However, not even in the afterword he added in 1996 for the 20th anniversary editor of the book was Bell willing to jettison his reliance on Weber and start again from scratch. Had he been willing to look beyond the narrow conceptual boundaries established by modern social science, he would have discovered that part of the problem with which he grappled had already been identified by Plato in The Republic. By making his readers aware of the self-subverting character of oligarchy, Plato pointed to the propensity of those in love with the acquisition of wealth to promote on the part of their fellow citizens an ethos of self-gratification and indebtedness.
Whether one takes a cue from The Republic or from Proverbs, the self-discipline and asceticism of the profit-maximizer is no more a mystery than the spendthrift ways of the self-indulgent. Throughout human history, the children of successful profit-maximizers have tended to embrace the conduct of the self-indulgent. Relative poverty, when mixed with ambition and offered opportunity, is generally sufficient to engender the spirit of commerce, and abundance challenged by temptation is nearly always sufficient to guarantee this spirit’s abandonment. It is not the self-discipline of the entrepreneur that needs explaining; it is the antinomianism of the artist.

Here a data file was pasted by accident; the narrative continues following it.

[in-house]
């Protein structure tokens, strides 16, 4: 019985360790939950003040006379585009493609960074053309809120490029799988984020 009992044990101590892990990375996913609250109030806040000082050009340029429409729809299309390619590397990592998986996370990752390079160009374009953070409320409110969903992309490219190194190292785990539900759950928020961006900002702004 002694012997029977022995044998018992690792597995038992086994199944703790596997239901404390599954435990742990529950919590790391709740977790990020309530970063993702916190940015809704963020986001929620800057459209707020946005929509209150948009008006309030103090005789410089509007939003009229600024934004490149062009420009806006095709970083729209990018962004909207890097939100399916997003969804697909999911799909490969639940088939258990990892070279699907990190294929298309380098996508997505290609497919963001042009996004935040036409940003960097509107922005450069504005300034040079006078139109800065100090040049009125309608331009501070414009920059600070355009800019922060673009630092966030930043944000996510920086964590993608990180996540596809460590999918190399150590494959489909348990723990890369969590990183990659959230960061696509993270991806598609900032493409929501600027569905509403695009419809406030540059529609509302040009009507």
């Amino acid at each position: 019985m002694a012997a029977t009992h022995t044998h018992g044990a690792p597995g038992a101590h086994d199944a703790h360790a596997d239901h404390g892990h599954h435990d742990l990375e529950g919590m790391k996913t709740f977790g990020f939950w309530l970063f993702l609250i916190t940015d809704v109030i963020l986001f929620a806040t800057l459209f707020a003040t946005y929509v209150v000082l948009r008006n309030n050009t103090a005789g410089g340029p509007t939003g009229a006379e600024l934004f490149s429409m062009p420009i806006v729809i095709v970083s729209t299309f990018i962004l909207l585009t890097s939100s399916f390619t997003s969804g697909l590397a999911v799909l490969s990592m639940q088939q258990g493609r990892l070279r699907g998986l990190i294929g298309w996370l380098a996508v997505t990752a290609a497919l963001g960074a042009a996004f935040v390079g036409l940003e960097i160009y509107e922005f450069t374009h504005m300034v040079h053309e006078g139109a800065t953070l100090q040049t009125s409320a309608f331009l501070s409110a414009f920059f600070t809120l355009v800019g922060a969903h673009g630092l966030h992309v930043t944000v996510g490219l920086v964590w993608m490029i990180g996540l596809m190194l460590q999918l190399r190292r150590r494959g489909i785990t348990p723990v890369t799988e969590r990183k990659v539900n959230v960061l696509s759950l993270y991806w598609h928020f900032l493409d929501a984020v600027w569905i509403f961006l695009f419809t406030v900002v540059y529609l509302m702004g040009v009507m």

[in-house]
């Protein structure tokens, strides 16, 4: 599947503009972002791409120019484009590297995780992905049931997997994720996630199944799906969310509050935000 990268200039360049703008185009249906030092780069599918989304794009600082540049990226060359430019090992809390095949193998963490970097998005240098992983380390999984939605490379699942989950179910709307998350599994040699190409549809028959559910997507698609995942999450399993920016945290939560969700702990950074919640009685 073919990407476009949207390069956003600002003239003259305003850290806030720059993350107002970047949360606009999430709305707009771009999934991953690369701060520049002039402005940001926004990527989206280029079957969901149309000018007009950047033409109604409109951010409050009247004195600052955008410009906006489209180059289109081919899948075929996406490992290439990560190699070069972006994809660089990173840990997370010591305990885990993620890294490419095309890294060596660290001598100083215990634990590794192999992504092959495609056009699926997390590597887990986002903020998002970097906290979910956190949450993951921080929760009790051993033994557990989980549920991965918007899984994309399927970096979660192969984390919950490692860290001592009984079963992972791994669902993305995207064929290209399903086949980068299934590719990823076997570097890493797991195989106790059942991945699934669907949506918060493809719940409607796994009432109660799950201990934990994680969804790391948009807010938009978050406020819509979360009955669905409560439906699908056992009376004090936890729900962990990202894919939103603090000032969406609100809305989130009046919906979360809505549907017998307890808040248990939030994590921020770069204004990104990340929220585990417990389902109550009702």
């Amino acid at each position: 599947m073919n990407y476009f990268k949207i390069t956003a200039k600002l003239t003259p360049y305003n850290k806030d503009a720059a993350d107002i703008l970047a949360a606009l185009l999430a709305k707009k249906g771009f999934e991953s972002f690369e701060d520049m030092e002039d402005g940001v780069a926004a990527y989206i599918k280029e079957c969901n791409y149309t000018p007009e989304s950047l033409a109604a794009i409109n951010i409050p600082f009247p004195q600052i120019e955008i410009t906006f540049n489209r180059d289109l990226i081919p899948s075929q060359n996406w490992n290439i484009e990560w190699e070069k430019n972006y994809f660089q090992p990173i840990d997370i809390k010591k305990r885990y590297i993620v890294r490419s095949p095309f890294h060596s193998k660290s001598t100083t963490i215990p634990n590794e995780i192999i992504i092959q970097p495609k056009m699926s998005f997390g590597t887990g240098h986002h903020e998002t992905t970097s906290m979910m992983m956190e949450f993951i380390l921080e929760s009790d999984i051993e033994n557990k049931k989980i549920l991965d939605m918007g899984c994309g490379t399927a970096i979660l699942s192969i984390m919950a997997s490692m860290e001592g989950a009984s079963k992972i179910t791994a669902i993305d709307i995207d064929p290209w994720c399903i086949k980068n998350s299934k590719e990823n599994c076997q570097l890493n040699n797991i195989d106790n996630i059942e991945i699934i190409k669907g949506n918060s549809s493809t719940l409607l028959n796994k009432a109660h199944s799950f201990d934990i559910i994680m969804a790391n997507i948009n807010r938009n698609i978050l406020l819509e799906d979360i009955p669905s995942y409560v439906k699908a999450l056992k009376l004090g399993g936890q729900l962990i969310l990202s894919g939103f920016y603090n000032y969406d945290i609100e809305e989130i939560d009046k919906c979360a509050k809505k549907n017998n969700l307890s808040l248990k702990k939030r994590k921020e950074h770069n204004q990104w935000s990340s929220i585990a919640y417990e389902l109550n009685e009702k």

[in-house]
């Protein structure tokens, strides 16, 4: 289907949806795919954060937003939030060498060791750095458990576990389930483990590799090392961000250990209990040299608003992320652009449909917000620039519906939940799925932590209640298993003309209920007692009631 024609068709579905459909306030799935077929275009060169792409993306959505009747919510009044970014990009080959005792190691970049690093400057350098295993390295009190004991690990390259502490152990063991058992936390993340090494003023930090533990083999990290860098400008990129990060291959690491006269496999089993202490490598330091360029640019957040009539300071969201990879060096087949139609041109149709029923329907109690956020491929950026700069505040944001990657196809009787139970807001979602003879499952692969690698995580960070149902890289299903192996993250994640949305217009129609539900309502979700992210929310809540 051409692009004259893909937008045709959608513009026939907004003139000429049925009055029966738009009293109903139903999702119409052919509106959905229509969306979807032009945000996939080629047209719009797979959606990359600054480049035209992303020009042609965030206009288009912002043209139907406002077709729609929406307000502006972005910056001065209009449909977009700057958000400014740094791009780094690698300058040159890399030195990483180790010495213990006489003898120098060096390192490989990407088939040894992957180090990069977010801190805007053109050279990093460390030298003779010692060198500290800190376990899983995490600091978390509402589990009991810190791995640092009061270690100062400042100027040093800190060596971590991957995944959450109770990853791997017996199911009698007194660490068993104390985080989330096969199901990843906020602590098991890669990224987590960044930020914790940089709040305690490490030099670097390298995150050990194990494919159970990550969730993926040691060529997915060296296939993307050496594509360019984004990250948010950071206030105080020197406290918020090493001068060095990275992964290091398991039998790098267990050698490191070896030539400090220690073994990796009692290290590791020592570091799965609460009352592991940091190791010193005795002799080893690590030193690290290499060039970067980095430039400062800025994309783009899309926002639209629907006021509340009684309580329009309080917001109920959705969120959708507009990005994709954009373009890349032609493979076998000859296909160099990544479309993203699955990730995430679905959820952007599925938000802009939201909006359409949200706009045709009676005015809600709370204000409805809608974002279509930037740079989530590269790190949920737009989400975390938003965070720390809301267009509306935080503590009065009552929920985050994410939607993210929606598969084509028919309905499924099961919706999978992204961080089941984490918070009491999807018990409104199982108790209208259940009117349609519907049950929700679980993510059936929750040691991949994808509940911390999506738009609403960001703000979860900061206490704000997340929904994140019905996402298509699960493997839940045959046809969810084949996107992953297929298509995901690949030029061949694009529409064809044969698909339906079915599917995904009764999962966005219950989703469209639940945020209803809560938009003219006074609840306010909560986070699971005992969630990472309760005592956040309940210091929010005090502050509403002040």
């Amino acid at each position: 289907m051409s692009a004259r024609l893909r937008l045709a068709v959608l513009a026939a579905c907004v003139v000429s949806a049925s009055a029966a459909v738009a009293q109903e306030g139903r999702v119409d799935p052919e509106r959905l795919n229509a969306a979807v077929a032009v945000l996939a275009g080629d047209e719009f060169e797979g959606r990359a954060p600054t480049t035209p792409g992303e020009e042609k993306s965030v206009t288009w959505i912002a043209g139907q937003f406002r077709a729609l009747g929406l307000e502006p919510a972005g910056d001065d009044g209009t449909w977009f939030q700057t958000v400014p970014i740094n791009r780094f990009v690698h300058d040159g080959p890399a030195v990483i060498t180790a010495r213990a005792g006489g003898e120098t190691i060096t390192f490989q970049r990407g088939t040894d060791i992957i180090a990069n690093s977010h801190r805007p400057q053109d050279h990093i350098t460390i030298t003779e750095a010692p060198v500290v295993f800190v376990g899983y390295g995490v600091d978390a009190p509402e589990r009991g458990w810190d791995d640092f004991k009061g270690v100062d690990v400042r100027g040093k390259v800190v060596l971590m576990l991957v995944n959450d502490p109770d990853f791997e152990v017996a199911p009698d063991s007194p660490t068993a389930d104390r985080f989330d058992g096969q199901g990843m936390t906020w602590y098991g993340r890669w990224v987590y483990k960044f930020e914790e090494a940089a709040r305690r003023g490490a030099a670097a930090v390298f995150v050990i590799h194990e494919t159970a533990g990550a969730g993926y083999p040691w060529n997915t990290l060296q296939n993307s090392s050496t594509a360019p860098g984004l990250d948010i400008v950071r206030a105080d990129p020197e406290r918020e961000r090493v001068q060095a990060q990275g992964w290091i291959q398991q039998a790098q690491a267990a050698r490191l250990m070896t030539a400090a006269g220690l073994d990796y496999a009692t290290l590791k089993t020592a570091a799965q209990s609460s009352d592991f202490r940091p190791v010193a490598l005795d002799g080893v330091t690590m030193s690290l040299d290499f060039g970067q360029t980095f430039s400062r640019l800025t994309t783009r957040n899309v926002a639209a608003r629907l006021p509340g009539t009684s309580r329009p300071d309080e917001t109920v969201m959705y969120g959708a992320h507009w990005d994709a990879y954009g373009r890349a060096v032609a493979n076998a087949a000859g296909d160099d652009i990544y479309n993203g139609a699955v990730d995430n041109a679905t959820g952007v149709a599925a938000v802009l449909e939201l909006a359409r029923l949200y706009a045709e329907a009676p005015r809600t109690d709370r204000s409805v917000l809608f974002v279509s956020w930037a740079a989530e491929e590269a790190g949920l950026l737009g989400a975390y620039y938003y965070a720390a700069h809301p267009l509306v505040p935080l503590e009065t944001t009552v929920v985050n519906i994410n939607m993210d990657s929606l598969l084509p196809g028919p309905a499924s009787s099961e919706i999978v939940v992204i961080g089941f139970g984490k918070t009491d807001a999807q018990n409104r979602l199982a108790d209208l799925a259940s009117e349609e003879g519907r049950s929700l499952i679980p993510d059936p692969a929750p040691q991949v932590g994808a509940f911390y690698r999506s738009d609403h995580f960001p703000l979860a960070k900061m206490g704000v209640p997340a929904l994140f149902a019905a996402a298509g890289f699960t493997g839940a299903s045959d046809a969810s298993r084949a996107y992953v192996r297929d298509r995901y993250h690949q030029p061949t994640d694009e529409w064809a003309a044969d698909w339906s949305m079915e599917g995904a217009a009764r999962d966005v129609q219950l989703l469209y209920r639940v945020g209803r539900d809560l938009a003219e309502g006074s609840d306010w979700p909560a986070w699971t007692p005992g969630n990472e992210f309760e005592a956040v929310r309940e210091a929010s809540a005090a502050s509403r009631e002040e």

As a general phenomenon, bohemianism is peculiar to recent times. Renaissance Venice and Florence, 17th-century Holland, and 18th-century England were all commercial polities, but there is no evidence in any of them for the “rage against bourgeois values” that became so visible in artistic circles in 19th-century Europe and in 20th-century Europe and America. Something of profound importance took place in the interim; and though structural changes certainly made straight for it the way, they did not dictate the shape it would take. To get at it one must vault over Hegel, Marx, Weber and Durkheim back to the 18th century, and switch from German to French.
Jean-Jacques Rousseau was the first to speak with contempt of “the bourgeois”, and his books sold like hotcakes. The citizen of Geneva seized upon an inchoate discontent, already identified by Montesquieu, which typifies commercial society. Rousseau gave it form and focus, and we have had to cope with it ever since.